Effects of head gaze and body position on attention in real-world scenes.

Poster Presentation: Sunday, May 19, 2024, 8:30 am – 12:30 pm, Pavilion
Session: Attention: Spatial selection 1

Carmela Gottesman1 (); 1University of South Carolina Salkehathie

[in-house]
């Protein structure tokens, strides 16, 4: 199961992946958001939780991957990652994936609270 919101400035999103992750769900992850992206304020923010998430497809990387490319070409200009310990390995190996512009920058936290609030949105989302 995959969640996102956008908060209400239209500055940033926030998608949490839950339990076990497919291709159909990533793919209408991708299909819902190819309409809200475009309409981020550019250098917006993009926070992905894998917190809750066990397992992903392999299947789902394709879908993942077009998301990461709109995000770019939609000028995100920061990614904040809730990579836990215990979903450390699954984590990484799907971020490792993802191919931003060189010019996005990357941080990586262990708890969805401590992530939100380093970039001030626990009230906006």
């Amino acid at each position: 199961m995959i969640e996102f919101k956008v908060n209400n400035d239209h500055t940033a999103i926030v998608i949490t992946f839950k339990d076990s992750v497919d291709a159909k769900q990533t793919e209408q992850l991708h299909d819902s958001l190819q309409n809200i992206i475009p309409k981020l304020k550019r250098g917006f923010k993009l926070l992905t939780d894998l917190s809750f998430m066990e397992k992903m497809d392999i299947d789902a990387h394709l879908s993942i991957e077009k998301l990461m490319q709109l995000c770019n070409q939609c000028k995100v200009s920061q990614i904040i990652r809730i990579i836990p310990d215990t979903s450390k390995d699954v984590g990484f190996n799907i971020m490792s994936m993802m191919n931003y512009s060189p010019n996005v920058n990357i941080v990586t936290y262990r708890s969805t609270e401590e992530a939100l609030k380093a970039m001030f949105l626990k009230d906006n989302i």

Orientation of people in scenes has been shown to affect viewers’ attention distribution. Multiple studies show that gaze can cue attention, but other human features have also shown this effect. In previous studies we found that body orientation to the left of the right was sufficient to facilitate a search task in that direction, and gaze didn’t have an added effect unless the search target was in the line of sight. In this study, we examined if the gaze has an added effect, if head position and gaze are moved toward the viewer, or to the side the body is oriented towards. Each trial showed a sequence of three images, all of the same person in the same scene. The body was oriented to the left or right of the scene, the same in the three pictures. In half the trials the head\gaze in the first picture was oriented toward the viewer and in half it was oriented to the same side their body was oriented towards. The second picture on each trials showed the opposite head orientation, resulting in apparent motion either towards or away from the viewer. After a brief mask, the second picture was repeated with a small cross superimposed either in the part of the scene towards which the body was oriented or in the opposite part. Viewers had to indicate if the cross was to the right or to the left of the person as quickly as possible. We found that viewers were slower to find the target when the person appeared to turn their gaze towards them, rather than away from them. There was an interaction of gaze with orientation direction so the left-right orientation didn’t have an effect when the gaze turned towards the viewer but only if the gaze turned away.